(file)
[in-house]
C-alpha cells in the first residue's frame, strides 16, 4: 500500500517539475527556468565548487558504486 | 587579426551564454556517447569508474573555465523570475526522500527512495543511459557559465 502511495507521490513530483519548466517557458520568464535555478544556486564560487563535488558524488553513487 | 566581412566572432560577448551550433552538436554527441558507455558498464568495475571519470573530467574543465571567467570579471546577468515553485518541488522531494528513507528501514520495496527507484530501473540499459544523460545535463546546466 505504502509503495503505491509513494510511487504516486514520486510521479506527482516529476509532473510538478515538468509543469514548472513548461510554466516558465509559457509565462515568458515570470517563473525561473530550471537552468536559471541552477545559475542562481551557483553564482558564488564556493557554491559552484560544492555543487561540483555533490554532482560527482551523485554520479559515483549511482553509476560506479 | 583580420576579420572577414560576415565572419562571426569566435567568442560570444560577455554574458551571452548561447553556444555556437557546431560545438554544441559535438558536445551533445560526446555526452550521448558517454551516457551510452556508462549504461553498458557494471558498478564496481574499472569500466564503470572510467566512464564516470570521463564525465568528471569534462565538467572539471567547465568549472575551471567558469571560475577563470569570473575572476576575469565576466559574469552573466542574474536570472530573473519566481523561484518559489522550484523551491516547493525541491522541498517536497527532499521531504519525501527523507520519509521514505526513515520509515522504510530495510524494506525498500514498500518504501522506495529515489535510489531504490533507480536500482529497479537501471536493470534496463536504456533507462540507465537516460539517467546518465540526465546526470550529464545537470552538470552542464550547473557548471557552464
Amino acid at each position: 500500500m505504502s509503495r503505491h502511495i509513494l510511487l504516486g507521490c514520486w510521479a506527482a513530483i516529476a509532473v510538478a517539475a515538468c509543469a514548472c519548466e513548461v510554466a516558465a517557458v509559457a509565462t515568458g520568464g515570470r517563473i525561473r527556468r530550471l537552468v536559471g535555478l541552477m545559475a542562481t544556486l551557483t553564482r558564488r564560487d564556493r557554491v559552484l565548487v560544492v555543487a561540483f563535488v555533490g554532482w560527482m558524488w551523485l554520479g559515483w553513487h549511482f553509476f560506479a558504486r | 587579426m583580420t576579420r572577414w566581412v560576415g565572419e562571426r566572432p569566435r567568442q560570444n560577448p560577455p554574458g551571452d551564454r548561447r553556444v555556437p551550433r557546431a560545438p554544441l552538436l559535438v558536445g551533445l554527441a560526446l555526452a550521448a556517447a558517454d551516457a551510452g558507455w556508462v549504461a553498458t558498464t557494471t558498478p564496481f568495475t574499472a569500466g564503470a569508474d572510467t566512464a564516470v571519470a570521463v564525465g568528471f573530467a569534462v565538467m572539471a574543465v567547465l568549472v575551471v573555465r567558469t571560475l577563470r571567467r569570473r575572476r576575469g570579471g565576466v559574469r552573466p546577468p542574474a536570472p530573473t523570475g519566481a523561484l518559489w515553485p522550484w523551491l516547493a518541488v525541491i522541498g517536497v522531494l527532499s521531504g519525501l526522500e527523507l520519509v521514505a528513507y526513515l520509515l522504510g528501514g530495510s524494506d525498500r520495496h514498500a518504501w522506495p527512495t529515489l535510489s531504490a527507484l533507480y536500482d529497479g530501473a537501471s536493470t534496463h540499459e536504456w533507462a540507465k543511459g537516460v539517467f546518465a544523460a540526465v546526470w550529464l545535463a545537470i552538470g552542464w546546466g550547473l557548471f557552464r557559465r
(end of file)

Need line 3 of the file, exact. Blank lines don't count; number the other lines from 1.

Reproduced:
Amino acid at each position: 500500500m505504502s509503495r503505491h502511495i509513494l510511487l504516486g507521490c514520486w510521479a506527482a513530483i516529476a509532473v510538478a517539475a515538468c509543469a514548472c519548466e513548461v510554466a516558465a517557458v509559457a509565462t515568458g520568464g515570470r517563473i525561473r527556468r530550471l537552468v536559471g535555478l541552477m545559475a542562481t544556486l551557483t553564482r558564488r564560487d564556493r557554491v559552484l565548487v560544492v555543487a561540483f563535488v555533490g554532482w560527482m558524488w551523485l554520479g559515483w553513487h549511482f553509476f560506479a558504486r | 587579426m583580420t576579420r572577414w566581412v560576415g565572419e562571426r566572432p569566435r567568442q560570444n560577448p560577455p554574458g551571452d551564454r548561447r553556444v555556437p551550433r557546431a560545438p554544441l552538436l559535438v558536445g551533445l554527441a560526446l555526452a550521448a556517447a558517454d551516457a551510452g558507455w556508462v549504461a553498458t558498464t557494471t558498478p564496481f568495475t574499472a569500466g564503470a569508474d572510467t566512464a564516470v571519470a570521463v564525465g568528471f573530467a569534462v565538467m572539471a574543465v567547465l568549472v575551471v573555465r567558469t571560475l577563470r571567467r569570473r575572476r576575469g570579471g565576466v559574469r552573466p546577468p542574474a536570472p530573473t523570475g519566481a523561484l518559489w515553485p522550484w523551491l516547493a518541488v525541491i522541498g517536497v522531494l527532499s521531504g519525501l526522500e527523507l520519509v521514505a528513507y526513515l520509515l522504510g528501514g530495510s524494506d525498500r520495496h514498500a518504501w522506495p527512495t529515489l535510489s531504490a527507484l533507480y536500482d529497479g530501473a537501471s536493470t534496463h540499459e536504456w533507462a540507465k543511459g537516460v539517467f546518465a544523460a540526465v546526470w550529464l545535463a545537470i552538470g552542464w546546466g550547473l557548471f557552464r557559465r